We’ve worked hard on our online reputation, gathering reviews on multiple platforms by providing consistent top quality service. The other way we could’ve built our online reputation is to pay for a bunch of fake reviews. Unfortunately, this kind of behaviour is rampant on the internet so its vital that you understand how to spot a fake review.
- Sort by most recent first. This will give you an idea of the reviews coming in day by day, if they have a 50/50 mix of 5 star reviews full of glowing praise next to 1 star reviews, the companies probably paying for those 5-star reviews.
- The highest-rated reviews are short and similar. Lots of short reviews that are similarly worded aren’t necessarily fake but it may mean that they’re paying for those reviews or offering inducements
- High rated reviews that seem to directly address concerns you might have about the product or service. Companies will create reviews specifically designed to be picked up by googles algorithm so that they will rank higher. They will also use their own marketing materials when creating fake reviews. So if the review looks like the company “about us” or “what you can expect” page, there’s a good chance it’s a fake review. In the example on the right, the review was wedged between two 1 star reviews with very specific complaints with the exact opposite experience. This looks more like a review designed to target people in the suburbs mentioned.
- Companies that don’t reply to or address negative reviews. Obviously, this is within reason, if the company is getting hundreds of reviews a day you can’t keep up, but a few a week is simple enough to keep track of. It’s a big red flag because it tells you that the company doesn’t care that much about customer satisfaction, their own reputation or that they know they can just dump a bunch of fake 5 star reviews and artificially inflate their rating.
- The reviews are all over the place. If right below a glowing review there’s a stinging rebuke it tells you that either the company doesn’t provide consistent service or they’re using paid reviews. Obviously every now and again you can get a difficult or unreasonable customer but you don’t get 20 or 30 of those a year. For example, the low rated reviews are much longer and provide much more detail than the highly-rated reviews, the low rated reviews are probably genuine and the high rated are probably fakes.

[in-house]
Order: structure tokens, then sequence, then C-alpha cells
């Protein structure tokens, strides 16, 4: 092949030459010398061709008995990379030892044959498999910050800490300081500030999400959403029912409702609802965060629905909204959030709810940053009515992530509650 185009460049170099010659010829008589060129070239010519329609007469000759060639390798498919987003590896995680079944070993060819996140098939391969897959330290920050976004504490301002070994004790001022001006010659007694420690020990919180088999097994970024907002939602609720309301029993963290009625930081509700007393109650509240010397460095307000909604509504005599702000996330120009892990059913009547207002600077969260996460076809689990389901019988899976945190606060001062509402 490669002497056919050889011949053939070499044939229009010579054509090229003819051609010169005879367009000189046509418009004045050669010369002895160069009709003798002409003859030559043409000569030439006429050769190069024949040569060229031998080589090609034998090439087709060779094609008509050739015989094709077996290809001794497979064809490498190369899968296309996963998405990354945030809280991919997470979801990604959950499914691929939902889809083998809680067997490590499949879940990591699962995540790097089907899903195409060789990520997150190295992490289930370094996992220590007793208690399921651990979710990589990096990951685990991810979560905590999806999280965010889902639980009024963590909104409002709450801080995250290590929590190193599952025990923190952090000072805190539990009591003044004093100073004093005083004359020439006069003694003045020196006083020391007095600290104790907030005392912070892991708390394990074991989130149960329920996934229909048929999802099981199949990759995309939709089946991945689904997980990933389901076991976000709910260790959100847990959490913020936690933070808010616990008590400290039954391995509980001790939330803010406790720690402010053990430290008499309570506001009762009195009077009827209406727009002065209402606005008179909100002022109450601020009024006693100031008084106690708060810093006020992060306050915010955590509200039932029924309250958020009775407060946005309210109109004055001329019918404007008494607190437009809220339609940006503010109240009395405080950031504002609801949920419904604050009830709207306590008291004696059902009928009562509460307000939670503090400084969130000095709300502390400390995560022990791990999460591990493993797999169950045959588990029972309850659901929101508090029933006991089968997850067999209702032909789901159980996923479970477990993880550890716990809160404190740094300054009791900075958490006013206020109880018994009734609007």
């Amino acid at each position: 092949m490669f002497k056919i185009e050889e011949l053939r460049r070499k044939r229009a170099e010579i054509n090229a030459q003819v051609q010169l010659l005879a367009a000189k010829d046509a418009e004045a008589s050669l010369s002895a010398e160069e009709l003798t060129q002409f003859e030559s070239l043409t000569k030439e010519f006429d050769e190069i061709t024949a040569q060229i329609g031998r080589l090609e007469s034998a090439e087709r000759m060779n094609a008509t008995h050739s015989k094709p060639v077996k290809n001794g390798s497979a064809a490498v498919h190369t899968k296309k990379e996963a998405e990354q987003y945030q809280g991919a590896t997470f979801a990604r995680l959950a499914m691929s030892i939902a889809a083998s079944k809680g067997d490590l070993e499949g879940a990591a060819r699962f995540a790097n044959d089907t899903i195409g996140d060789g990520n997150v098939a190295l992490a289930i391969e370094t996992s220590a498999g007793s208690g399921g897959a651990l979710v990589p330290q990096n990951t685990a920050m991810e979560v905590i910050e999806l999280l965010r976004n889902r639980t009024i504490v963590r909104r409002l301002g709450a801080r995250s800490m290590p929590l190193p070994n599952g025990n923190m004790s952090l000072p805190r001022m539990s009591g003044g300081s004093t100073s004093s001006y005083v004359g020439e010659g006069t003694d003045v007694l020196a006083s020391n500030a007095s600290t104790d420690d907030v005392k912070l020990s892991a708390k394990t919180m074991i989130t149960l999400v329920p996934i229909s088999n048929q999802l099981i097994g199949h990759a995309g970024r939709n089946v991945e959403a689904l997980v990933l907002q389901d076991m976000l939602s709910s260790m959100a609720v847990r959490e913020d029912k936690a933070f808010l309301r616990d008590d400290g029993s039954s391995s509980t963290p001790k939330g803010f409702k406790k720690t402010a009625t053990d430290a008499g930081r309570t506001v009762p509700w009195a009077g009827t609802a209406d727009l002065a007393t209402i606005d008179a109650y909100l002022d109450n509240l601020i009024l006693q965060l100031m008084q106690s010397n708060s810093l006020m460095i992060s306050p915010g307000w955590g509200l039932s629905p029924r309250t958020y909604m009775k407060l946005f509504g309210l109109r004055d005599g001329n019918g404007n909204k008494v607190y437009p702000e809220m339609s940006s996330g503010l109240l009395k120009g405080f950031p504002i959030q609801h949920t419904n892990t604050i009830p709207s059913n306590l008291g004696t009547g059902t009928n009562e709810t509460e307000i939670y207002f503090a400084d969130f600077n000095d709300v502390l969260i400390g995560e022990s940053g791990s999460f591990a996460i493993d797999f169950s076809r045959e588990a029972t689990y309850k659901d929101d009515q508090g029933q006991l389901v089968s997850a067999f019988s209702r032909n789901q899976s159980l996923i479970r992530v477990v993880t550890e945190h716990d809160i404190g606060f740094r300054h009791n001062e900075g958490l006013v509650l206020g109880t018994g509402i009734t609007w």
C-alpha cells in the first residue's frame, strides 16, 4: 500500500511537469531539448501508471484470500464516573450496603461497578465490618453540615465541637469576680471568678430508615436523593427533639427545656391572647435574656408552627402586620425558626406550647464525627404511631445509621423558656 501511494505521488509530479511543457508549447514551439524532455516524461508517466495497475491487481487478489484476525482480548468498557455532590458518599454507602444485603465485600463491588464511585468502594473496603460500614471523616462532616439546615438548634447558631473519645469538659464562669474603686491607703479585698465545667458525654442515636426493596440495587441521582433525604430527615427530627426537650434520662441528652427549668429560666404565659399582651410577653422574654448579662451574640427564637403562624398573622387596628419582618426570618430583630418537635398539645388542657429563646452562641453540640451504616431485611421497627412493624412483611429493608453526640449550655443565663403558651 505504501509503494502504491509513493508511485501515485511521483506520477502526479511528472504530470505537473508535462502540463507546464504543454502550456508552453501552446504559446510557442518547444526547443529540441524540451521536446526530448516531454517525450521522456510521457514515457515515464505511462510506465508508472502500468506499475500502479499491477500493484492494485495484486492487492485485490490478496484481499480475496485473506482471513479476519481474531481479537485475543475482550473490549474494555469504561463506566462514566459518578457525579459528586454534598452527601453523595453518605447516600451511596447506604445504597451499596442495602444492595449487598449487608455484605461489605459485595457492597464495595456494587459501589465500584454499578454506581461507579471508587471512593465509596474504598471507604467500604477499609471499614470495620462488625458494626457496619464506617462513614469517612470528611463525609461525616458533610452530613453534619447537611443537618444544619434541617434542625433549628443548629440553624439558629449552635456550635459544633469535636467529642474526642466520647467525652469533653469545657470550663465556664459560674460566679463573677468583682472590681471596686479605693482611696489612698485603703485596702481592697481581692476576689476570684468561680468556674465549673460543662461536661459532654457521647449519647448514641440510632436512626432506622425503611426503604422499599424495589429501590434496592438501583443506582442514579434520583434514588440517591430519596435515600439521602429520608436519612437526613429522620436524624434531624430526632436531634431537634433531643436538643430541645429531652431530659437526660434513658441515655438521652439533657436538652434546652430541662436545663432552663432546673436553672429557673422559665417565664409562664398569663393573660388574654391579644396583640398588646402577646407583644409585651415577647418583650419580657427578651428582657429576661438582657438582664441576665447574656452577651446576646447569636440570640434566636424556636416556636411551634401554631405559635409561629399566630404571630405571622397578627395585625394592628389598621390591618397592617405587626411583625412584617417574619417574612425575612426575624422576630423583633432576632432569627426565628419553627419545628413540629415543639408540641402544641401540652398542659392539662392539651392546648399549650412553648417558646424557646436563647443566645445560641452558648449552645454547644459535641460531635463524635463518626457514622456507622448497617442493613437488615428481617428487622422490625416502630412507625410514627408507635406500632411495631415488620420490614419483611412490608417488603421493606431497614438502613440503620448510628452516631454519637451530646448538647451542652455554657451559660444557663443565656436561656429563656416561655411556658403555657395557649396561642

- Check other reviews that have been left by the person leaving the review. In the example below I have removed the names of the business’s being reviewed as we can’t know with certainty that it’s fake but it is suspicious that they have two reviews for Melbourne based services and one for a Cafe in Brisbane where they “will be back”. All of the reviews are 5 star, one-sentence reviews that don’t provide much detail about the customer’s experience. If they are genuine reviews, they offer no real insight as to why it was such a good experience.
There are plenty of ways to create fake reviews but fortunately for us you can’t stop the genuine reviews of the customers you actually do work for or with. Those reviews will always be longer and more detailed without feeling like it was written by a marketer. The people who sell reviews know this and will try to write more convincing reviews but they’ll always look silly next to a detailed 1-star review about another customer’s horrible experience. so keep your eyes peeled and spend a few minutes scrolling through not just the highest or lowest rated but by the date they’ve been left, that’ll give you the best overview of their customers experience.